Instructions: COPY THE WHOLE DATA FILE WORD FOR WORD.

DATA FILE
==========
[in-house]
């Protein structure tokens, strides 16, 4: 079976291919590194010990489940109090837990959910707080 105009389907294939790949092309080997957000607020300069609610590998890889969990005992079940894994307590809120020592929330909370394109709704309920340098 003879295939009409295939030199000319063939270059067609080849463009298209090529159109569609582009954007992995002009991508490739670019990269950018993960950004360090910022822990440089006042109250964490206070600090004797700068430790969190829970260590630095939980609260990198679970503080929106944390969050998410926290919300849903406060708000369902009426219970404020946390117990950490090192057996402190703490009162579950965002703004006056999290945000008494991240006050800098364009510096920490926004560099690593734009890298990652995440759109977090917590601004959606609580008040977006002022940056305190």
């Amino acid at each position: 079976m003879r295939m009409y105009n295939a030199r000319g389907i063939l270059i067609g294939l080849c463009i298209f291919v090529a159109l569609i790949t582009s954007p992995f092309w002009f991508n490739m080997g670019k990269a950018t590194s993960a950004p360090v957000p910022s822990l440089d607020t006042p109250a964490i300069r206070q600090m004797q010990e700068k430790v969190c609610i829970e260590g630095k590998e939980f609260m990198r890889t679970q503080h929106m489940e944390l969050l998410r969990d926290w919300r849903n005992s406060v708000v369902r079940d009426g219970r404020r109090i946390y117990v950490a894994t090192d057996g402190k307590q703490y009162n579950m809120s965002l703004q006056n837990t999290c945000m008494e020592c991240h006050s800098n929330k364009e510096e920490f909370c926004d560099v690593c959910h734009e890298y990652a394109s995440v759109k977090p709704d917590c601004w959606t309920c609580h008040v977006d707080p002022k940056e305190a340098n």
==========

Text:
[in-house]
């Protein structure tokens, strides 16, 4: 079976291919590194010990489940109090837990959910707080 105009389907294939790949092309080997957000607020300069609610590998890889969990005992079940894994307590809120020592929330909370394109709704309920340098 003879295939009409295939030199000319063939270059067609080849463009298209090529159109569609582009954007992995002009991508490739670019990269950018993960950004360090910022822990440089006042109250964490206070600090004797700068430790969190829970260590630095939980609260990198679970503080929106944390969050998410926290919300849903406060708000369902009426219970404020946390117990950490090192057996402190703490009162579950965002703004006056999290945000008494991240006050800098364009510096920490926004560099690593734009890298990652995440759109977090917590601004959606609580008040977006002022940056305190």
């Amino acid at each position: 079976m003879r295939m009409y105009n295939a030199r000319g389907i063939l270059i067609g294939l080849c463009i298209f291919v090529a159109l569609i790949t582009s954007p992995f092309w002009f991508n490739m080997g670019k990269a950018t590194s993960a950004p360090v957000p910022s822990l440089d607020t006042p109250a964490i300069r206070q600090m004797q010990e700068k430790v969190c609610i829970e260590g630095k590998e939980f609260m990198r890889t679970q503080h929106m489940e944390l969050l998410r969990d926290w919300r849903n005992s406060v708000v369902r079940d009426g219970r404020r109090i946390y117990v950490a894994t090192d057996g402190k307590q703490y009162n579950m809120s965002l703004q006056n837990t999290c945000m008494e020592c991240h006050s800098n929330k364009e510096e920490f909370c926004d560099v690593c959910h734009e890298y990652a394109s995440v759109k977090p709704d917590c601004w959606t309920c609580h008040v977006d707080p002022k940056e305190a340098n």